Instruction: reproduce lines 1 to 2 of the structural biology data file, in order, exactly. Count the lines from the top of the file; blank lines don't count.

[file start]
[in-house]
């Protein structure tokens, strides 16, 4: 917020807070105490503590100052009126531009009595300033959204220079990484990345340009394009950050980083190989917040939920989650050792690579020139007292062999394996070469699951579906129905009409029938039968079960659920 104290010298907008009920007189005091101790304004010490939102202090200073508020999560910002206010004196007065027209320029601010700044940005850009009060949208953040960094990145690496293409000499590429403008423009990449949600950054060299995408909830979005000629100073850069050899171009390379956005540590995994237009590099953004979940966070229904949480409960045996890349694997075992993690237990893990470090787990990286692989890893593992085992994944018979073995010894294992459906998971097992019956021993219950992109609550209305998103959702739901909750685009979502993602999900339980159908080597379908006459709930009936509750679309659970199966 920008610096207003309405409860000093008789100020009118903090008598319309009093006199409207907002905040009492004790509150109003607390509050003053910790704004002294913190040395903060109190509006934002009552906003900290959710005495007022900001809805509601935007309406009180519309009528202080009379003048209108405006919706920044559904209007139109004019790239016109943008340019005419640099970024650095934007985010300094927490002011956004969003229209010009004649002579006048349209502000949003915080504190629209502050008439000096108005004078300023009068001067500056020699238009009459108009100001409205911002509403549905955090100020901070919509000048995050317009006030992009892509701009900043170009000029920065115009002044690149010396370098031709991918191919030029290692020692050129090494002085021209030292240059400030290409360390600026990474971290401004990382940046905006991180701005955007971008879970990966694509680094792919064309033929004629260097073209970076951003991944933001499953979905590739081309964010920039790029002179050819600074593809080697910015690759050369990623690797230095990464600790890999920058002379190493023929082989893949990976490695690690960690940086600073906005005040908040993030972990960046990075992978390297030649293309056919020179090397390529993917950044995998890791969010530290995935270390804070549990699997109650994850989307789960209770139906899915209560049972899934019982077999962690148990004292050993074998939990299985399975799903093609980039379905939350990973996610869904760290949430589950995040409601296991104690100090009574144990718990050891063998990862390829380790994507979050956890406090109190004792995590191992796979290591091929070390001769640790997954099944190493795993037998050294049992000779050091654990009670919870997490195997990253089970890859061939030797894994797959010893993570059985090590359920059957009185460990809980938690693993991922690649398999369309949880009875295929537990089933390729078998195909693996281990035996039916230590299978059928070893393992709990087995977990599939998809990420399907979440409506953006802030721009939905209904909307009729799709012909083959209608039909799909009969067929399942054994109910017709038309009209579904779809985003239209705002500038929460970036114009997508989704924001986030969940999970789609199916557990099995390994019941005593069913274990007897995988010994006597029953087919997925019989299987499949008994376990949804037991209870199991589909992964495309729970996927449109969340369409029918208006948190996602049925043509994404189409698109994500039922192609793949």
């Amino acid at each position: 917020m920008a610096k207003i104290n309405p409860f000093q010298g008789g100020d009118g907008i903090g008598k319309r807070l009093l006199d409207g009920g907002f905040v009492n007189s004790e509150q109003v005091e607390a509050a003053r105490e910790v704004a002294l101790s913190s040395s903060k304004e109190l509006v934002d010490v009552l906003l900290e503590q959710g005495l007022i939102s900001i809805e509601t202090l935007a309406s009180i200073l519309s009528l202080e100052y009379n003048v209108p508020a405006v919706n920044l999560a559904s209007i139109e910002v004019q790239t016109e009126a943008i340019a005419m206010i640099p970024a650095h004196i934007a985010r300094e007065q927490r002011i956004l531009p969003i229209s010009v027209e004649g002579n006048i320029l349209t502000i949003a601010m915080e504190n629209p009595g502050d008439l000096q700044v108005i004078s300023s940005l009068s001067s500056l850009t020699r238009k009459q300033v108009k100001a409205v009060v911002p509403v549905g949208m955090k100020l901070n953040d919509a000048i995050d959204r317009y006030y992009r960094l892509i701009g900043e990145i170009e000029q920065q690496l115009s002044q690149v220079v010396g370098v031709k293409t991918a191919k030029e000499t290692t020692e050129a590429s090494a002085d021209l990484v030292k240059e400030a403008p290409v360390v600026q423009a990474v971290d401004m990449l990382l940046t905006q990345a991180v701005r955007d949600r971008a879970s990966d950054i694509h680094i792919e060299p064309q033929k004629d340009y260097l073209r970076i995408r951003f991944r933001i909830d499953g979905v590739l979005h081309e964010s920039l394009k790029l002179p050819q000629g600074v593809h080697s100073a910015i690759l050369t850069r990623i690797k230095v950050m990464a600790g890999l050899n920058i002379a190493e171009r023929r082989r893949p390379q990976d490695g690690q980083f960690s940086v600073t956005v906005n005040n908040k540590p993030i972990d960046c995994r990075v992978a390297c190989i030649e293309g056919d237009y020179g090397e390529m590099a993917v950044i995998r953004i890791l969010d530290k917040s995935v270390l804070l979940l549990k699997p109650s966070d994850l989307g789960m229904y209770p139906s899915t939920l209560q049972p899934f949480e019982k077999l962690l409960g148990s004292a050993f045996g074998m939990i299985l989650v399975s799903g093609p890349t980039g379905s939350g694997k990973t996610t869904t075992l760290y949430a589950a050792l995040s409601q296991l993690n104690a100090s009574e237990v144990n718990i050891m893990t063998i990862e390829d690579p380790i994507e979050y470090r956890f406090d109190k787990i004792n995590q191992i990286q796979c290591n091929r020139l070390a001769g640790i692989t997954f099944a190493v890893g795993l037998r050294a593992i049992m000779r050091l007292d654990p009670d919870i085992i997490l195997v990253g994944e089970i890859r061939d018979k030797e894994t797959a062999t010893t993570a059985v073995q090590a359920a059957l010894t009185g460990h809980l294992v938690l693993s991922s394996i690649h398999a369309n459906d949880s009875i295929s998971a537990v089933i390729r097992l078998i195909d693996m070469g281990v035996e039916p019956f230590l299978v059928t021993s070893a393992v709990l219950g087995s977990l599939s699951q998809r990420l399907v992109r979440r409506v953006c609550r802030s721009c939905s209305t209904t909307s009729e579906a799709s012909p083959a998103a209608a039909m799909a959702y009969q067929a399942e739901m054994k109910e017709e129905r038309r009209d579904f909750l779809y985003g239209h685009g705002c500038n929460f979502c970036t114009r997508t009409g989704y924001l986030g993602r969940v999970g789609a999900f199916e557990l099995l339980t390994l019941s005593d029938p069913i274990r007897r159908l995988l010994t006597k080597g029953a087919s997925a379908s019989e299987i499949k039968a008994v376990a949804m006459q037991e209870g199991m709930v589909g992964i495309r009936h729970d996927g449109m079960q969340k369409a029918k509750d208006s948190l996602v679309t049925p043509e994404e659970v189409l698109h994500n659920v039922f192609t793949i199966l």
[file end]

[in-house]
């Protein structure tokens, strides 16, 4: 917020807070105490503590100052009126531009009595300033959204220079990484990345340009394009950050980083190989917040939920989650050792690579020139007292062999394996070469699951579906129905009409029938039968079960659920 104290010298907008009920007189005091101790304004010490939102202090200073508020999560910002206010004196007065027209320029601010700044940005850009009060949208953040960094990145690496293409000499590429403008423009990449949600950054060299995408909830979005000629100073850069050899171009390379956005540590995994237009590099953004979940966070229904949480409960045996890349694997075992993690237990893990470090787990990286692989890893593992085992994944018979073995010894294992459906998971097992019956021993219950992109609550209305998103959702739901909750685009979502993602999900339980159908080597379908006459709930009936509750679309659970199966 920008610096207003309405409860000093008789100020009118903090008598319309009093006199409207907002905040009492004790509150109003607390509050003053910790704004002294913190040395903060109190509006934002009552906003900290959710005495007022900001809805509601935007309406009180519309009528202080009379003048209108405006919706920044559904209007139109004019790239016109943008340019005419640099970024650095934007985010300094927490002011956004969003229209010009004649002579006048349209502000949003915080504190629209502050008439000096108005004078300023009068001067500056020699238009009459108009100001409205911002509403549905955090100020901070919509000048995050317009006030992009892509701009900043170009000029920065115009002044690149010396370098031709991918191919030029290692020692050129090494002085021209030292240059400030290409360390600026990474971290401004990382940046905006991180701005955007971008879970990966694509680094792919064309033929004629260097073209970076951003991944933001499953979905590739081309964010920039790029002179050819600074593809080697910015690759050369990623690797230095990464600790890999920058002379190493023929082989893949990976490695690690960690940086600073906005005040908040993030972990960046990075992978390297030649293309056919020179090397390529993917950044995998890791969010530290995935270390804070549990699997109650994850989307789960209770139906899915209560049972899934019982077999962690148990004292050993074998939990299985399975799903093609980039379905939350990973996610869904760290949430589950995040409601296991104690100090009574144990718990050891063998990862390829380790994507979050956890406090109190004792995590191992796979290591091929070390001769640790997954099944190493795993037998050294049992000779050091654990009670919870997490195997990253089970890859061939030797894994797959010893993570059985090590359920059957009185460990809980938690693993991922690649398999369309949880009875295929537990089933390729078998195909693996281990035996039916230590299978059928070893393992709990087995977990599939998809990420399907979440409506953006802030721009939905209904909307009729799709012909083959209608039909799909009969067929399942054994109910017709038309009209579904779809985003239209705002500038929460970036114009997508989704924001986030969940999970789609199916557990099995390994019941005593069913274990007897995988010994006597029953087919997925019989299987499949008994376990949804037991209870199991589909992964495309729970996927449109969340369409029918208006948190996602049925043509994404189409698109994500039922192609793949």